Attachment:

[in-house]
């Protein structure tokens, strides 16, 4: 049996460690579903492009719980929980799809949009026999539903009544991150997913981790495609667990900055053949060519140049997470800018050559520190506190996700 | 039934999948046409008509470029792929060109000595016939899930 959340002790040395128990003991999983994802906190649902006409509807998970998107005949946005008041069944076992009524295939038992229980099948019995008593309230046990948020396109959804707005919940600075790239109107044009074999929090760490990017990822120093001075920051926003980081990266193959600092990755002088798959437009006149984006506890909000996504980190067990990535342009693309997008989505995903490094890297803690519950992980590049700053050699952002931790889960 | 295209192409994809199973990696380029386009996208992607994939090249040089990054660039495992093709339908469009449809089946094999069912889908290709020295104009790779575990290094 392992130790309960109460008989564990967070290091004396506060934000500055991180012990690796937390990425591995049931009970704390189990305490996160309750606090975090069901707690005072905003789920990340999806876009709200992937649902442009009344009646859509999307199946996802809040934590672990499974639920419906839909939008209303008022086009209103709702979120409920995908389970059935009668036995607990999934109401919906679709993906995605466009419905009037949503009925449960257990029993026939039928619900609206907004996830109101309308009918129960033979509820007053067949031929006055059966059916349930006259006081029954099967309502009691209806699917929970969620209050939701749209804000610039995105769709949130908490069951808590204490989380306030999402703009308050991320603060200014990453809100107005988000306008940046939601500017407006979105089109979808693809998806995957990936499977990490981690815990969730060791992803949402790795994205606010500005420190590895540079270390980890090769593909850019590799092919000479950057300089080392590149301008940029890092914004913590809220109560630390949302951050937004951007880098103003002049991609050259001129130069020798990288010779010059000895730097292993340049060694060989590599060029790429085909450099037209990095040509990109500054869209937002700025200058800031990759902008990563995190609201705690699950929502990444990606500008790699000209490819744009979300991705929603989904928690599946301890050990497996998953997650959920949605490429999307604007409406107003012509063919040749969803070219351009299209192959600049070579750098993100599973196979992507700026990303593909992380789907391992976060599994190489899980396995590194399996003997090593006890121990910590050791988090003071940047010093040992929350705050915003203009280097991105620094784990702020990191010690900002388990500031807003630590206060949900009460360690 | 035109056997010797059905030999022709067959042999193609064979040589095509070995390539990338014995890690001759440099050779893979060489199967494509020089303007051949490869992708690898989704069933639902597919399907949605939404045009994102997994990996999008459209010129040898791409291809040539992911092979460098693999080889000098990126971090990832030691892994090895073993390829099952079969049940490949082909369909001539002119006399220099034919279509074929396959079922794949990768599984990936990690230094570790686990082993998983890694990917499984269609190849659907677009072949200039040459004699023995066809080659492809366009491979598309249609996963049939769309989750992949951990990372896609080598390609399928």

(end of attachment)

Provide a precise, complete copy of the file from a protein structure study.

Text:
[in-house]
């Protein structure tokens, strides 16, 4: 049996460690579903492009719980929980799809949009026999539903009544991150997913981790495609667990900055053949060519140049997470800018050559520190506190996700 | 039934999948046409008509470029792929060109000595016939899930 959340002790040395128990003991999983994802906190649902006409509807998970998107005949946005008041069944076992009524295939038992229980099948019995008593309230046990948020396109959804707005919940600075790239109107044009074999929090760490990017990822120093001075920051926003980081990266193959600092990755002088798959437009006149984006506890909000996504980190067990990535342009693309997008989505995903490094890297803690519950992980590049700053050699952002931790889960 | 295209192409994809199973990696380029386009996208992607994939090249040089990054660039495992093709339908469009449809089946094999069912889908290709020295104009790779575990290094 392992130790309960109460008989564990967070290091004396506060934000500055991180012990690796937390990425591995049931009970704390189990305490996160309750606090975090069901707690005072905003789920990340999806876009709200992937649902442009009344009646859509999307199946996802809040934590672990499974639920419906839909939008209303008022086009209103709702979120409920995908389970059935009668036995607990999934109401919906679709993906995605466009419905009037949503009925449960257990029993026939039928619900609206907004996830109101309308009918129960033979509820007053067949031929006055059966059916349930006259006081029954099967309502009691209806699917929970969620209050939701749209804000610039995105769709949130908490069951808590204490989380306030999402703009308050991320603060200014990453809100107005988000306008940046939601500017407006979105089109979808693809998806995957990936499977990490981690815990969730060791992803949402790795994205606010500005420190590895540079270390980890090769593909850019590799092919000479950057300089080392590149301008940029890092914004913590809220109560630390949302951050937004951007880098103003002049991609050259001129130069020798990288010779010059000895730097292993340049060694060989590599060029790429085909450099037209990095040509990109500054869209937002700025200058800031990759902008990563995190609201705690699950929502990444990606500008790699000209490819744009979300991705929603989904928690599946301890050990497996998953997650959920949605490429999307604007409406107003012509063919040749969803070219351009299209192959600049070579750098993100599973196979992507700026990303593909992380789907391992976060599994190489899980396995590194399996003997090593006890121990910590050791988090003071940047010093040992929350705050915003203009280097991105620094784990702020990191010690900002388990500031807003630590206060949900009460360690 | 035109056997010797059905030999022709067959042999193609064979040589095509070995390539990338014995890690001759440099050779893979060489199967494509020089303007051949490869992708690898989704069933639902597919399907949605939404045009994102997994990996999008459209010129040898791409291809040539992911092979460098693999080889000098990126971090990832030691892994090895073993390829099952079969049940490949082909369909001539002119006399220099034919279509074929396959079922794949990768599984990936990690230094570790686990082993998983890694990917499984269609190849659907677009072949200039040459004699023995066809080659492809366009491979598309249609996963049939769309989750992949951990990372896609080598390609399928």